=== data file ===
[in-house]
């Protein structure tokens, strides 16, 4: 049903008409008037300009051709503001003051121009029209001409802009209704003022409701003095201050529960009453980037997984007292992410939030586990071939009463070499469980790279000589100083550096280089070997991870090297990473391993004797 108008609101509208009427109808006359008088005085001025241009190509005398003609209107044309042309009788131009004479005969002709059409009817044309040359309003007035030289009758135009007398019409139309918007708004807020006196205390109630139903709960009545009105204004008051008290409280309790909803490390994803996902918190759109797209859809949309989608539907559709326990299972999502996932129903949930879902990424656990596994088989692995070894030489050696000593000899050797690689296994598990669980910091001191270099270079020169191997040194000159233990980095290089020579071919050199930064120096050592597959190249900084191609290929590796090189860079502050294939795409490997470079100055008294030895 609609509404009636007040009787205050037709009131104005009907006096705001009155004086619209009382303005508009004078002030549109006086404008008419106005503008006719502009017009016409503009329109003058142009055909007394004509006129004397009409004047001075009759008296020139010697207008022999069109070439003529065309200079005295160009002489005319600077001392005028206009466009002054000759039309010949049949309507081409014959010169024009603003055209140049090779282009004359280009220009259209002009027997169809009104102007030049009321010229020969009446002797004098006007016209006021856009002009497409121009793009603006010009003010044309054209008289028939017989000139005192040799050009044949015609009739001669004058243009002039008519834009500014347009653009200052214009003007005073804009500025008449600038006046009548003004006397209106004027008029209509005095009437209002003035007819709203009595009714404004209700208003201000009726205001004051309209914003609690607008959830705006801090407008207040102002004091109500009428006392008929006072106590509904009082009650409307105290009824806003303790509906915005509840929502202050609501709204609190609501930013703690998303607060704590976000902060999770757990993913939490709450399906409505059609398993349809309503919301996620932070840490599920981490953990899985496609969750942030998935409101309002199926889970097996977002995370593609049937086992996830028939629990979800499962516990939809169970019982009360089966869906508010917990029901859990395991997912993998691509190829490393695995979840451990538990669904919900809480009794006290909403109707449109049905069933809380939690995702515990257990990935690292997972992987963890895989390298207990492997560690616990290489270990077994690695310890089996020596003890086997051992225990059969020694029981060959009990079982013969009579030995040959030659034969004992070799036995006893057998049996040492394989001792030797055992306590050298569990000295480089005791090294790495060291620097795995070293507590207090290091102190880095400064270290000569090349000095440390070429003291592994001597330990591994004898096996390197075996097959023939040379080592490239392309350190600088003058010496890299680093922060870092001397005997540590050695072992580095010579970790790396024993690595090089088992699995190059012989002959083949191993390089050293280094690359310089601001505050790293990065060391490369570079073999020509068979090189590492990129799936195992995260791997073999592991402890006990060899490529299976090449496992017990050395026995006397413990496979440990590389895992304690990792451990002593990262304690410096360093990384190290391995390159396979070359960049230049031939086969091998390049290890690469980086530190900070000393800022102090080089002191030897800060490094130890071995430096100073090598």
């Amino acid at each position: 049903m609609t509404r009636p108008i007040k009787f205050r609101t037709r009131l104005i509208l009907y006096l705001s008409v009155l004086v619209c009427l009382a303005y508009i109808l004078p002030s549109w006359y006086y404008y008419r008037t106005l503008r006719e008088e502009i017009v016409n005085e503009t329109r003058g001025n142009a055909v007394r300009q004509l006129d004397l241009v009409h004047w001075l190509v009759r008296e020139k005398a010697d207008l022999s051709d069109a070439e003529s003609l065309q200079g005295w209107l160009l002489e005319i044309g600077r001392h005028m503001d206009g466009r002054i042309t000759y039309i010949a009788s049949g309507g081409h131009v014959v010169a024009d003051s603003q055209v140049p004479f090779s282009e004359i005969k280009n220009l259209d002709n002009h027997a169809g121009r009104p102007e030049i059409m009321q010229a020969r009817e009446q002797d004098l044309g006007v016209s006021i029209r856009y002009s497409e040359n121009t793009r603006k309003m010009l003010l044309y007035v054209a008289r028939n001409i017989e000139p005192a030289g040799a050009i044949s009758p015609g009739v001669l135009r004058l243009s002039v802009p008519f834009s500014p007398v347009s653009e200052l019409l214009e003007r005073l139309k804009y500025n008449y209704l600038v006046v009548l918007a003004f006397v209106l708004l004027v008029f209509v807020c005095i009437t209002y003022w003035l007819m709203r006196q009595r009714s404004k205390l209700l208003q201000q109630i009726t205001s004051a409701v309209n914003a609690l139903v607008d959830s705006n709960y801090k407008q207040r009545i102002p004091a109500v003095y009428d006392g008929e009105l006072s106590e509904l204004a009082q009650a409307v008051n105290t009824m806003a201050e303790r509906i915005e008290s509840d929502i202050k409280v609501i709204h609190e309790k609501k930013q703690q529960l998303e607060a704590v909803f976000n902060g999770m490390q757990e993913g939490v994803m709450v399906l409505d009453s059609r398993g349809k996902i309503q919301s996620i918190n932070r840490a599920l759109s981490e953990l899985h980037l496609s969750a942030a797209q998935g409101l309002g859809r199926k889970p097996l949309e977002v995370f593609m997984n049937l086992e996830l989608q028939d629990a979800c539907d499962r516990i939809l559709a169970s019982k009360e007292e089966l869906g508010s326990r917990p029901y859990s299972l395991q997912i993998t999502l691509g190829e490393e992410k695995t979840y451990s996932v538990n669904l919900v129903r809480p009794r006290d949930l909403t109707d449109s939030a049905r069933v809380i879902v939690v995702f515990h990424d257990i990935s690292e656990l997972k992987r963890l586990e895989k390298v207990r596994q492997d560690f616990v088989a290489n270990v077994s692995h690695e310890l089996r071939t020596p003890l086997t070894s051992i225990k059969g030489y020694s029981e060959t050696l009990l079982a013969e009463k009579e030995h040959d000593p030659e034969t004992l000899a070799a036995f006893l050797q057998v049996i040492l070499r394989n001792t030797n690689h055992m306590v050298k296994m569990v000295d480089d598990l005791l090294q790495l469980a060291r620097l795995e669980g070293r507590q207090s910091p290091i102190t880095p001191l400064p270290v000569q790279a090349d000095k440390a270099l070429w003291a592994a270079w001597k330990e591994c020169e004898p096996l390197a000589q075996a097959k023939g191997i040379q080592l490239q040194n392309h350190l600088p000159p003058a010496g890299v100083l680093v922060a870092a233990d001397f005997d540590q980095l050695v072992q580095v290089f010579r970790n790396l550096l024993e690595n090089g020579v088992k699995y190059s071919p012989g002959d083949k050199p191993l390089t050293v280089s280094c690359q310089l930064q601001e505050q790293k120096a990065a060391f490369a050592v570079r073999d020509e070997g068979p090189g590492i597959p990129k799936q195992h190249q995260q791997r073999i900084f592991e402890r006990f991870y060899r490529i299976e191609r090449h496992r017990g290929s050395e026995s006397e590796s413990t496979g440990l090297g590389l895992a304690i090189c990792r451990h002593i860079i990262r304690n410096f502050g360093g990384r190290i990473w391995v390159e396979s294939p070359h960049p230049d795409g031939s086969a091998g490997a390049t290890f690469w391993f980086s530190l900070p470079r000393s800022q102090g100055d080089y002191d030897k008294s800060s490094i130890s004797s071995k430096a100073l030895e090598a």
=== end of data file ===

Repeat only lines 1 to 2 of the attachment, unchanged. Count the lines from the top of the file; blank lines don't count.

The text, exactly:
[in-house]
């Protein structure tokens, strides 16, 4: 049903008409008037300009051709503001003051121009029209001409802009209704003022409701003095201050529960009453980037997984007292992410939030586990071939009463070499469980790279000589100083550096280089070997991870090297990473391993004797 108008609101509208009427109808006359008088005085001025241009190509005398003609209107044309042309009788131009004479005969002709059409009817044309040359309003007035030289009758135009007398019409139309918007708004807020006196205390109630139903709960009545009105204004008051008290409280309790909803490390994803996902918190759109797209859809949309989608539907559709326990299972999502996932129903949930879902990424656990596994088989692995070894030489050696000593000899050797690689296994598990669980910091001191270099270079020169191997040194000159233990980095290089020579071919050199930064120096050592597959190249900084191609290929590796090189860079502050294939795409490997470079100055008294030895 609609509404009636007040009787205050037709009131104005009907006096705001009155004086619209009382303005508009004078002030549109006086404008008419106005503008006719502009017009016409503009329109003058142009055909007394004509006129004397009409004047001075009759008296020139010697207008022999069109070439003529065309200079005295160009002489005319600077001392005028206009466009002054000759039309010949049949309507081409014959010169024009603003055209140049090779282009004359280009220009259209002009027997169809009104102007030049009321010229020969009446002797004098006007016209006021856009002009497409121009793009603006010009003010044309054209008289028939017989000139005192040799050009044949015609009739001669004058243009002039008519834009500014347009653009200052214009003007005073804009500025008449600038006046009548003004006397209106004027008029209509005095009437209002003035007819709203009595009714404004209700208003201000009726205001004051309209914003609690607008959830705006801090407008207040102002004091109500009428006392008929006072106590509904009082009650409307105290009824806003303790509906915005509840929502202050609501709204609190609501930013703690998303607060704590976000902060999770757990993913939490709450399906409505059609398993349809309503919301996620932070840490599920981490953990899985496609969750942030998935409101309002199926889970097996977002995370593609049937086992996830028939629990979800499962516990939809169970019982009360089966869906508010917990029901859990395991997912993998691509190829490393695995979840451990538990669904919900809480009794006290909403109707449109049905069933809380939690995702515990257990990935690292997972992987963890895989390298207990492997560690616990290489270990077994690695310890089996020596003890086997051992225990059969020694029981060959009990079982013969009579030995040959030659034969004992070799036995006893057998049996040492394989001792030797055992306590050298569990000295480089005791090294790495060291620097795995070293507590207090290091102190880095400064270290000569090349000095440390070429003291592994001597330990591994004898096996390197075996097959023939040379080592490239392309350190600088003058010496890299680093922060870092001397005997540590050695072992580095010579970790790396024993690595090089088992699995190059012989002959083949191993390089050293280094690359310089601001505050790293990065060391490369570079073999020509068979090189590492990129799936195992995260791997073999592991402890006990060899490529299976090449496992017990050395026995006397413990496979440990590389895992304690990792451990002593990262304690410096360093990384190290391995390159396979070359960049230049031939086969091998390049290890690469980086530190900070000393800022102090080089002191030897800060490094130890071995430096100073090598």